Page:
[O]ne of the characteristics is a profound religious emotion. It is a somber, passionate art—the art of Van Gogh, Lovis Corinth, Edvard Munch, Ernst Josephson, the late Turner, James Ensor, Oskar Kokoschka, the painters of Die Brücke, Rouault, the early Chagall, Jack B. Yeats, Soutine, Max Weber, Francis Bacon—in which spiritual experience asserts itself against the tyranny of mathematical thought and technical progress, in fact against the dehumanization and mechanization of culture (Edvard Munch).


It is generally thought that to claim such a broad definition for the idea of expressionism renders the term meaningless. However, I feel that it only points up the real need to examine the word and to re-establish its sense and usefulness as a specific, descriptive, aesthetic term.

This is difficult because expressionism is private in intention, elusive, and not easily analysed.

It involves a method whereby imagination and inspiration are acquired through the experience of life and are moulded by the undergoing in isolation of spiritual striving and often great suffering. Fundamental to it is an intense subjectivity at work when interpreting the real world. And although it is without regard for literal representation it is, paradoxically, crucially dependent on reference to people, places, things, and events.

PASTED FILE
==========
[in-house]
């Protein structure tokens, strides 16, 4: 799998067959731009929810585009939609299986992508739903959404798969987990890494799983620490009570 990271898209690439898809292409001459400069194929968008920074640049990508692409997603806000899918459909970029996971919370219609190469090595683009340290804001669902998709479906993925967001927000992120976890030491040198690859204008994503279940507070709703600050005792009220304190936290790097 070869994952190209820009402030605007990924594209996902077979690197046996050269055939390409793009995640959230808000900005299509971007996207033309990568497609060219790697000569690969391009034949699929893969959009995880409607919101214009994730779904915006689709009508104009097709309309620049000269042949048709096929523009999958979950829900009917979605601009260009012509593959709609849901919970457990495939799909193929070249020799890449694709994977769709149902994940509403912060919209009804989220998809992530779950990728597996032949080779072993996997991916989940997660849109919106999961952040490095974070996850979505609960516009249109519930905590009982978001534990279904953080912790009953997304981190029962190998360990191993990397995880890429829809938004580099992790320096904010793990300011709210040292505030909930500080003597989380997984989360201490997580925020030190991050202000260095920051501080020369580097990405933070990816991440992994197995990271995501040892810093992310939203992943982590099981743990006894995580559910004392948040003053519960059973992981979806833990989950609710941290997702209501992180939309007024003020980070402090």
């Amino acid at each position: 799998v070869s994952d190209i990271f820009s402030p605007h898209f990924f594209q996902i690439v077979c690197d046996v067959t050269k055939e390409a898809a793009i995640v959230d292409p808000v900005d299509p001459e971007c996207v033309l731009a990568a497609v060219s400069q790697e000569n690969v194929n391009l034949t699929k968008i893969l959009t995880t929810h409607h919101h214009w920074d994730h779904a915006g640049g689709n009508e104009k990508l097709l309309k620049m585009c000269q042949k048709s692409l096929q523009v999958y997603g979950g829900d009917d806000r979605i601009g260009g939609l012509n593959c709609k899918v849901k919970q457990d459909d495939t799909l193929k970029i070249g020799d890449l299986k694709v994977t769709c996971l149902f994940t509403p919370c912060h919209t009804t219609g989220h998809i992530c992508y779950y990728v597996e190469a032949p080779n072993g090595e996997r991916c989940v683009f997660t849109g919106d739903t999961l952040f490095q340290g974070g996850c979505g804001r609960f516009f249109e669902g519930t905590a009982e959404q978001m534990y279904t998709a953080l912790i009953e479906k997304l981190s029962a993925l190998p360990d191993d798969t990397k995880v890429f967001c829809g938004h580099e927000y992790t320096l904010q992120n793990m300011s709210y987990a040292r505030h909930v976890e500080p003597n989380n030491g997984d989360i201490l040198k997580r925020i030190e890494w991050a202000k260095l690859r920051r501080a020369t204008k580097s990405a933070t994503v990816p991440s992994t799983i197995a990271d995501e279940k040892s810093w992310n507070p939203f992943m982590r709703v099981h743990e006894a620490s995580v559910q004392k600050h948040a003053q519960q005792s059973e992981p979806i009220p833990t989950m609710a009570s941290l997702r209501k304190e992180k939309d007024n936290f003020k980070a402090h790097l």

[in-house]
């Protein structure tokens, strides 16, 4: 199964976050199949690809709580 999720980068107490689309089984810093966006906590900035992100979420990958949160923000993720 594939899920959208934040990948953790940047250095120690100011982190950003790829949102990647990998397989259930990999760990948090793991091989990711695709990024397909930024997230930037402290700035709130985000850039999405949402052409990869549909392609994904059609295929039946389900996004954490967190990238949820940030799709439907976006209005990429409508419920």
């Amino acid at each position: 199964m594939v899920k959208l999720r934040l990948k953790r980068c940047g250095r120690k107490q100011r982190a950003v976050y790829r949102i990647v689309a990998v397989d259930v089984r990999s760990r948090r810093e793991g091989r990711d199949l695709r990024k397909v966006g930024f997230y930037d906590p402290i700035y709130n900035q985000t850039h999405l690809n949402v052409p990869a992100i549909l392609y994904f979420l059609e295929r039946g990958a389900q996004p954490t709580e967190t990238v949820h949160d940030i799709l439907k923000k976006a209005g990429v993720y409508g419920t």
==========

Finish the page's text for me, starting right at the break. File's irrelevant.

As a vehicle for emotional content the expressionist image is, in the words of one critic, “something not quite idea, not quite feeling but partaking of both, [which] is trying to struggle into articulation” (George Wingfield Digby, Meaning and Symbol in Three Modern Artists).

Such a complex phenomenon cannot be summed up in a few words. But it my hope that this exhibition, the intention of which is to disclose, through the presentation of these expressionist images, some specific forms of that articulation, will make such a summing up unnecessary.


When Rembrandt died in 1669 he unknowingly bequeathed to the expressionist artists of two centuries later a primary source of creative inspiration.

Certainly one finds many very strong expressionist elements much earlier in the anatomical distortions of Grünewald and El Greco, Altdorfer’s primeval and haunted landscapes, the imaginary grotesques of Bosch and Brueghel, and engravings such as Schongauer’s Temptation of St. Anthony and Dürer’s Knight, Death and the Devil.